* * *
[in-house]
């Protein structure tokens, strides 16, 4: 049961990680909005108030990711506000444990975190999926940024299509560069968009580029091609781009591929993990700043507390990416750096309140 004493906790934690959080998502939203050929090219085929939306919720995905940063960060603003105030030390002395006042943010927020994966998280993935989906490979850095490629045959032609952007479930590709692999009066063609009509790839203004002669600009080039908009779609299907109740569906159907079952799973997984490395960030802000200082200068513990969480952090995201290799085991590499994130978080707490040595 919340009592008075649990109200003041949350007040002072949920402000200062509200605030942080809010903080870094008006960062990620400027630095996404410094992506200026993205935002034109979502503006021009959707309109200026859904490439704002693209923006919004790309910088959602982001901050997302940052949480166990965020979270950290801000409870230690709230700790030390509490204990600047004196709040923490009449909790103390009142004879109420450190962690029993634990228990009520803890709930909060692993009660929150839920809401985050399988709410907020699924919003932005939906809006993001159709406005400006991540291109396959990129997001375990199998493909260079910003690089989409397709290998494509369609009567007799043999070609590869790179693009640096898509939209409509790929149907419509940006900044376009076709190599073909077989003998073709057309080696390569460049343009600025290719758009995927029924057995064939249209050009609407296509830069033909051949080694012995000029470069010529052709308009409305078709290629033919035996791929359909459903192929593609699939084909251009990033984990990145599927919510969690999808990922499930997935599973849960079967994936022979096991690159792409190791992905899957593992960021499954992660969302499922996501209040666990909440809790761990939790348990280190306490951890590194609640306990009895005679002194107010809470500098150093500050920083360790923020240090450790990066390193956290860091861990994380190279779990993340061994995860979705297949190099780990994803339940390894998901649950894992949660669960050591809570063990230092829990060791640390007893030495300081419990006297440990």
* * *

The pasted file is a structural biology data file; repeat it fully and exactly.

[in-house]
């Protein structure tokens, strides 16, 4: 049961990680909005108030990711506000444990975190999926940024299509560069968009580029091609781009591929993990700043507390990416750096309140 004493906790934690959080998502939203050929090219085929939306919720995905940063960060603003105030030390002395006042943010927020994966998280993935989906490979850095490629045959032609952007479930590709692999009066063609009509790839203004002669600009080039908009779609299907109740569906159907079952799973997984490395960030802000200082200068513990969480952090995201290799085991590499994130978080707490040595 919340009592008075649990109200003041949350007040002072949920402000200062509200605030942080809010903080870094008006960062990620400027630095996404410094992506200026993205935002034109979502503006021009959707309109200026859904490439704002693209923006919004790309910088959602982001901050997302940052949480166990965020979270950290801000409870230690709230700790030390509490204990600047004196709040923490009449909790103390009142004879109420450190962690029993634990228990009520803890709930909060692993009660929150839920809401985050399988709410907020699924919003932005939906809006993001159709406005400006991540291109396959990129997001375990199998493909260079910003690089989409397709290998494509369609009567007799043999070609590869790179693009640096898509939209409509790929149907419509940006900044376009076709190599073909077989003998073709057309080696390569460049343009600025290719758009995927029924057995064939249209050009609407296509830069033909051949080694012995000029470069010529052709308009409305078709290629033919035996791929359909459903192929593609699939084909251009990033984990990145599927919510969690999808990922499930997935599973849960079967994936022979096991690159792409190791992905899957593992960021499954992660969302499922996501209040666990909440809790761990939790348990280190306490951890590194609640306990009895005679002194107010809470500098150093500050920083360790923020240090450790990066390193956290860091861990994380190279779990993340061994995860979705297949190099780990994803339940390894998901649950894992949660669960050591809570063990230092829990060791640390007893030495300081419990006297440990």